hee hee..thanks for you contributions..January 23, 2010 at 7:12 pm #171631
Mr. Flor, I am happy to hear Dubai pays some lip service to going green..But I am fairly left of center – where does ANY of the water come from? What sort of habitats are being displaced for these hideous shore-line high-rises? I have never heard anyone complain about the inapropriateness of developing Dubai beyond it’s capacity..I have only heard tiny murmurs about the slave-labor, city of displaced male laborer-thing..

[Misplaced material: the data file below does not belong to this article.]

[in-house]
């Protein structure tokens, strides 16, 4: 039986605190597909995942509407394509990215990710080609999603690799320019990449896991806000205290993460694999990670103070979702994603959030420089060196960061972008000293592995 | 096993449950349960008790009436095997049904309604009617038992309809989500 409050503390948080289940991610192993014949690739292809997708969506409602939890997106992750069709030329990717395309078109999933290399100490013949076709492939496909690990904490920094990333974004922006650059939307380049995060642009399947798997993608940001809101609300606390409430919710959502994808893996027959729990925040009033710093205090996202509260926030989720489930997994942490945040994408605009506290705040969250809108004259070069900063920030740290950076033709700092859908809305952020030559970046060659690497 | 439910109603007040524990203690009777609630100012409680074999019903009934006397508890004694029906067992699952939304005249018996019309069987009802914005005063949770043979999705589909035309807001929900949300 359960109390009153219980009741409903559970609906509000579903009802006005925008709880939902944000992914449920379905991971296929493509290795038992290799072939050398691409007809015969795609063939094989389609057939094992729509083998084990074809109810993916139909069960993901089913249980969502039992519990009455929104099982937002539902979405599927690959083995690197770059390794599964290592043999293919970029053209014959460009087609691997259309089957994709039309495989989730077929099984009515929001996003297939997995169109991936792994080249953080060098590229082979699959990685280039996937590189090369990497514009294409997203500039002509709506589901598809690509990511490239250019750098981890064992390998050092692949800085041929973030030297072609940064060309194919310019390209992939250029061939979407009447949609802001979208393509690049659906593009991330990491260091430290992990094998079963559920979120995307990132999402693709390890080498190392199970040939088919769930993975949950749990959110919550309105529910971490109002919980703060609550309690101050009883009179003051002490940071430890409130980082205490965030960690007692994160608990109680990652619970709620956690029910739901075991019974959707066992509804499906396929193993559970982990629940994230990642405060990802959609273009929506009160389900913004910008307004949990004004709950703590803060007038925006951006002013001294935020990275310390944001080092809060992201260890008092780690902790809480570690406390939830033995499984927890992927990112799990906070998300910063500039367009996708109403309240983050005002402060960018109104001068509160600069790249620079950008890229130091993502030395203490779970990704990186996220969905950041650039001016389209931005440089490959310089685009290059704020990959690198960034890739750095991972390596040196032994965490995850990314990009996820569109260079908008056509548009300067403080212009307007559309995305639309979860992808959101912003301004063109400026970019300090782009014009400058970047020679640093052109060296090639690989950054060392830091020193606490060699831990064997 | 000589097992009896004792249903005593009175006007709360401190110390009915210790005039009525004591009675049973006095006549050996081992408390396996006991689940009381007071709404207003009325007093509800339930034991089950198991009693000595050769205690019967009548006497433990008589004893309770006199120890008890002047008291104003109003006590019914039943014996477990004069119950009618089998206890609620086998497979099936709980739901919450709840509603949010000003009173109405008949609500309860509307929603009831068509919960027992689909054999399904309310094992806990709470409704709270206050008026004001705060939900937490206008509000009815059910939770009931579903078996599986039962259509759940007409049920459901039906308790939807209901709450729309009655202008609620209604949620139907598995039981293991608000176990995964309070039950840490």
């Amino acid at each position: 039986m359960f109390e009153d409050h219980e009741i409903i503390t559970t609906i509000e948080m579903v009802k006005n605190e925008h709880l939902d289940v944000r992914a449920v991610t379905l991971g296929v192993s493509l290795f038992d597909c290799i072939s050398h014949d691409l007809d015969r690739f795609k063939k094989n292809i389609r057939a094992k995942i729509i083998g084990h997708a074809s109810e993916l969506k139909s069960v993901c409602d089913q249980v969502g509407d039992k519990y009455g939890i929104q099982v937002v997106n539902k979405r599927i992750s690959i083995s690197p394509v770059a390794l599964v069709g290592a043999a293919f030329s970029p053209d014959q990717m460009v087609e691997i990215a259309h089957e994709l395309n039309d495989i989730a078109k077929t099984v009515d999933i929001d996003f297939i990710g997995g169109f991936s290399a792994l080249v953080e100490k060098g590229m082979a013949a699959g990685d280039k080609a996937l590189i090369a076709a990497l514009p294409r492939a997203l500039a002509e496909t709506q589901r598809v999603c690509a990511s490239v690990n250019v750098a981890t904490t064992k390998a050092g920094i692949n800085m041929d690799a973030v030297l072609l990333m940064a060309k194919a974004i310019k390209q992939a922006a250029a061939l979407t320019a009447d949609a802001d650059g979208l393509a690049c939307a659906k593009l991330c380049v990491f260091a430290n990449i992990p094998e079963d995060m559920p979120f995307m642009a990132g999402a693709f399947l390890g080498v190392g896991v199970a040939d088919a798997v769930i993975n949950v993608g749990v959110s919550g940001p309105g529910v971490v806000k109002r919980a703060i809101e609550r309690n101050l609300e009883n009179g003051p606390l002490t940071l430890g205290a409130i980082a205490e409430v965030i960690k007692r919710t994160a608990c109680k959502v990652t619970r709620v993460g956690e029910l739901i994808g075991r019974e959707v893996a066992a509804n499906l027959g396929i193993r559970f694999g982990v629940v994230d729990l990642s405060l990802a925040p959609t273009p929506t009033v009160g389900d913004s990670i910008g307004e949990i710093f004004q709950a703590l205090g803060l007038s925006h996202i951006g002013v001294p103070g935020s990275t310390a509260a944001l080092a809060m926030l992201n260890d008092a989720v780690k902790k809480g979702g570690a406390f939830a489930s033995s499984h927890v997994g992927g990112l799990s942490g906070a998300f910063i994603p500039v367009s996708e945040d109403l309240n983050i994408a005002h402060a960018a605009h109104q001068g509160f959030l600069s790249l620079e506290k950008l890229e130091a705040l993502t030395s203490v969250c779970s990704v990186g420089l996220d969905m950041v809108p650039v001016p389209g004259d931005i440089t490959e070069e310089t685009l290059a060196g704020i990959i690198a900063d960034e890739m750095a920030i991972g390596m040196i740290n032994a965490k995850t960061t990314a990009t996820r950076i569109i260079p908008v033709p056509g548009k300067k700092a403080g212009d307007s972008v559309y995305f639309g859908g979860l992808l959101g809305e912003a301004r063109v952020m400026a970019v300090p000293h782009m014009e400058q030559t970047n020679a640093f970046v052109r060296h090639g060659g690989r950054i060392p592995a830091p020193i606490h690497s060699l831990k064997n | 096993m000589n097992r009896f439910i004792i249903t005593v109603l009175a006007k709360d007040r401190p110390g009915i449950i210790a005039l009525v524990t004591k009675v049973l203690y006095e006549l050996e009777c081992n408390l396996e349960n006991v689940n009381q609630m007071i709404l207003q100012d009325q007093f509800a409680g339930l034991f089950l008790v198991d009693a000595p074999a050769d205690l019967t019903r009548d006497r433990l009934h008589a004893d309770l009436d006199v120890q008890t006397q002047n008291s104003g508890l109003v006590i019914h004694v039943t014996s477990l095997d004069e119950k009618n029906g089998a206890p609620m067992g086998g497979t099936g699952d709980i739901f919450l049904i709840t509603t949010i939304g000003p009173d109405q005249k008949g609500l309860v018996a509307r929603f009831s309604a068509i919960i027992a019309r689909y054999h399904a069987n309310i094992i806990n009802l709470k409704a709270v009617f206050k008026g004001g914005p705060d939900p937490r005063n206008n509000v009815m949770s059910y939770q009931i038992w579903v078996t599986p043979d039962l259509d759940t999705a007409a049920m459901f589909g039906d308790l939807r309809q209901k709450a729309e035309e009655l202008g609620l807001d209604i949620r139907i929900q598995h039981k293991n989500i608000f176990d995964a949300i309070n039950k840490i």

Ian McHarg taught us that there are appropriate places to build for humans and not appropriate places..Just as the Central Valley of California is having to re-asess it agriculture-king status, in favor of places where there IS water (one Broccoli company just relocated half it’s production to upstate new york), so we need to come to grips with a appropriate places to locate humans, cities..I cannot see how Dubai fits any category for ‘fitness.’ Perhaps for ‘fun-ness’, for the tourists..Sorry to be so cynical..Feel free to put me in my place!